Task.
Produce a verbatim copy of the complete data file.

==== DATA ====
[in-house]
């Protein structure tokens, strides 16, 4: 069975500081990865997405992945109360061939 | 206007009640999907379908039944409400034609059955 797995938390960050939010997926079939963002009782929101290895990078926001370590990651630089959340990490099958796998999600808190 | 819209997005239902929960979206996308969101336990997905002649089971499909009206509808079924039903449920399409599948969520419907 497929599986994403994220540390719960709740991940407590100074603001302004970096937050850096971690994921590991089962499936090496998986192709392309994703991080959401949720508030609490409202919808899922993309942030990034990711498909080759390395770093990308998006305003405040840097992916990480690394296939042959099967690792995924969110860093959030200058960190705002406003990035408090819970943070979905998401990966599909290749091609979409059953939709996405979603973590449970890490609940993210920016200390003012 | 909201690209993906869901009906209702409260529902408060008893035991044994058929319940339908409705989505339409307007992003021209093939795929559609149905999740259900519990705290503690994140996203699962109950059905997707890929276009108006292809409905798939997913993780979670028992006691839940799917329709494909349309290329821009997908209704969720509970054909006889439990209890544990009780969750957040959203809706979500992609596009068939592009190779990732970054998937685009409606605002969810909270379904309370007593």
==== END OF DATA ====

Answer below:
[in-house]
């Protein structure tokens, strides 16, 4: 069975500081990865997405992945109360061939 | 206007009640999907379908039944409400034609059955 797995938390960050939010997926079939963002009782929101290895990078926001370590990651630089959340990490099958796998999600808190 | 819209997005239902929960979206996308969101336990997905002649089971499909009206509808079924039903449920399409599948969520419907 497929599986994403994220540390719960709740991940407590100074603001302004970096937050850096971690994921590991089962499936090496998986192709392309994703991080959401949720508030609490409202919808899922993309942030990034990711498909080759390395770093990308998006305003405040840097992916990480690394296939042959099967690792995924969110860093959030200058960190705002406003990035408090819970943070979905998401990966599909290749091609979409059953939709996405979603973590449970890490609940993210920016200390003012 | 909201690209993906869901009906209702409260529902408060008893035991044994058929319940339908409705989505339409307007992003021209093939795929559609149905999740259900519990705290503690994140996203699962109950059905997707890929276009108006292809409905798939997913993780979670028992006691839940799917329709494909349309290329821009997908209704969720509970054909006889439990209890544990009780969750957040959203809706979500992609596009068939592009190779990732970054998937685009409606605002969810909270379904309370007593």